History claims Ponce de Leon and his landing party first came ashore in La Florida on April 3, 1513. Nearby St. Augustine, in Northeast Florida, was founded in September 1565 by Don Pedro Menendez de Aviles of Spain. The town celebrated its 450th anniversary of its founding in 2015, making it the longest continually inhabited European-founded city in the United States.
Have you been to Lexington begs the answer, “Which one?” Lexington, Massachusetts is the oldest municipality with the name and Lexington, Kentucky is the largest city. There are cities named Lexington in Alabama, California (now a ghost town), Georgia, Illinois, Indiana, Kansas, Maine, Michigan, Minnesota, Mississippi, Missouri, Nebraska, New York, North Carolina, Ohio, Oklahoma, Oregon, South Carolina, Tennessee, Texas, and Virginia. I’ve visited three, so far, all memorable for very different reasons.
When I first hear the name Lexington, my thoughts skip to the famous Battle at Lexington and Concord in Massachusetts. On April 19, 1775, they became the first military engagements of the American Revolutionary War,
On the night before the clash, Paul Revere and Samuel Prescott galloped on horseback to warn that the British were coming. The first shots were fired just as the sun was rising in Lexington. Eight militiamen died. The confrontation proceeded on to Concord, resulting in many casualties.
Patriot’s Day, originally April 19, is now observed on the third Monday in April. A reenactment of the horse ride and battle coincides with the historical event, so you must get to Lexington’s Battle Green before sunrise. The entire drama takes no more than 40 minutes, but the poignant scene stabbed me to the core, like a wound from the bayonets carried by the soldiers. We often forget the Revolutionary War, but this annual drama pays tribute to those early colonists and the freedoms they sought.
Another Lexington I’ve visited a few times is Lexington, Virginia, a small town in the Shenandoah Valley. Lexington is home to the Virginia Military Institute (VMI), Washington & Lee University (where my son graduated), and about seven thousand residents. While Confederate generals are no longer celebrated, I must say I fondly recall the serene Lee Chapel as the campus highlight. This National Historic Landmark is the burial site of Robert E. Lee. His horse, Traveller, is interred outside, and many people leave sugar cubes on the horse’s grave. The church’s basement contains a museum featuring the history of the school, highlighting the time when Lee was the college president.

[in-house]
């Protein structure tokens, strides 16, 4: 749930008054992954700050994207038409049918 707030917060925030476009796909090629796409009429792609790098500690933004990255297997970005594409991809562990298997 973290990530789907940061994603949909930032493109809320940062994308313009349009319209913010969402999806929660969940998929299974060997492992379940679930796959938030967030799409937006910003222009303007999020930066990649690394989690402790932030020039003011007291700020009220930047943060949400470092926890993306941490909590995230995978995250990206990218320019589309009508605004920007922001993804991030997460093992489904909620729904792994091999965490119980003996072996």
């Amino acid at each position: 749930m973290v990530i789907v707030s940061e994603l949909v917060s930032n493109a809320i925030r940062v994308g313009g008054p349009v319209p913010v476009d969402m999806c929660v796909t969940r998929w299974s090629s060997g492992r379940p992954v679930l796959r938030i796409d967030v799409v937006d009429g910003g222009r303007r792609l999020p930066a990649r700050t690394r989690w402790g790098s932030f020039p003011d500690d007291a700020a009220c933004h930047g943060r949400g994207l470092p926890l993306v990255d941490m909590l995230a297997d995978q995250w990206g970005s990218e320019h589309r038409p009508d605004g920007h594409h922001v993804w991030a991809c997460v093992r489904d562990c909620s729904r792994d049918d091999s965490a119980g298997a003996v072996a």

Other attractions to see include the restored Thomas “Stonewall” Jackson house. Tours revolve around Jackson’s life before the Civil War, including his tenure as a VMI professor.
Lexington’s carefully preserved downtown is on the State and National Registers of Historic Places. Shops offer fine art, Virginia-made gifts, jewelry and more. Visitors enjoy a carriage ride through the downtown and remember Virginia is for Lovers.
Lexington, North Carolina, calls itself the Barbeque Capital of the World. No visit is complete without Lexington style barbeque, made from pork shoulders cooked over hardwood coals. This century-old method involves smoking the pork for hours and then chopping or slicing it, leaving bits of crispy, brown skin. The meat comes with a thin ketchup-and-vinegar sauce called “dip,” a distinctive red slaw, hush puppies, and sweet tea. While the meal is nothing fancy, you’ll find it finger-licking good in all of Lexington’s 15 BBQ restaurants.
Lexington. NC also offers a fascinating collection of artifacts, memorabilia, and furniture from North Carolina’s most famous living artist, Bob Timberlake. Visitors also enjoy the Richard Childress Racing Museum, one of NASCAR’s top race shops and museums. The championship cars driven by Dale Earnhardt Sr. prove to be the most popular. To round out your visit, stop by any of the 19 vineyards and tasting rooms that are earning NC winemakers rave reviews.
Lexington, Kentucky, is another famous city, this one known as the Horse Capital of the World, plus the birthplace of Bourbon and Bluegrass music.
While it ranks high on my bucket list, I have not been there—yet. Visitors tour Keeneland Race Course and Kentucky Horse Park in the early morning to see workouts, plus walk the pastures at Old Friends, a thoroughbred retirement farm. Don’t miss the 14 bourbon distilleries and their tasting rooms, Mary Todd Lincoln’s historic home, plus the famous Kentucky Castle in the middle of Horse Country.
You can’t go wrong in any of four of the cities named Lexington. How many have you seen?
Doug Baum, a former zookeeper, maintains a ranch of camels that he hauls to living-history events throughout the South. I first met him back in 2009, when I visited Corinth, Mississippi. He brought a few of his animals to help reenact or tell the story of the US Camel Corps and Old Douglas. Most folks nothing about this curious historical footnote.
How a 2,000-pound camel came to see action in the War Between the States begs a wisp of whimsy, but remains grounded on Mississippi’s hallowed battlefields.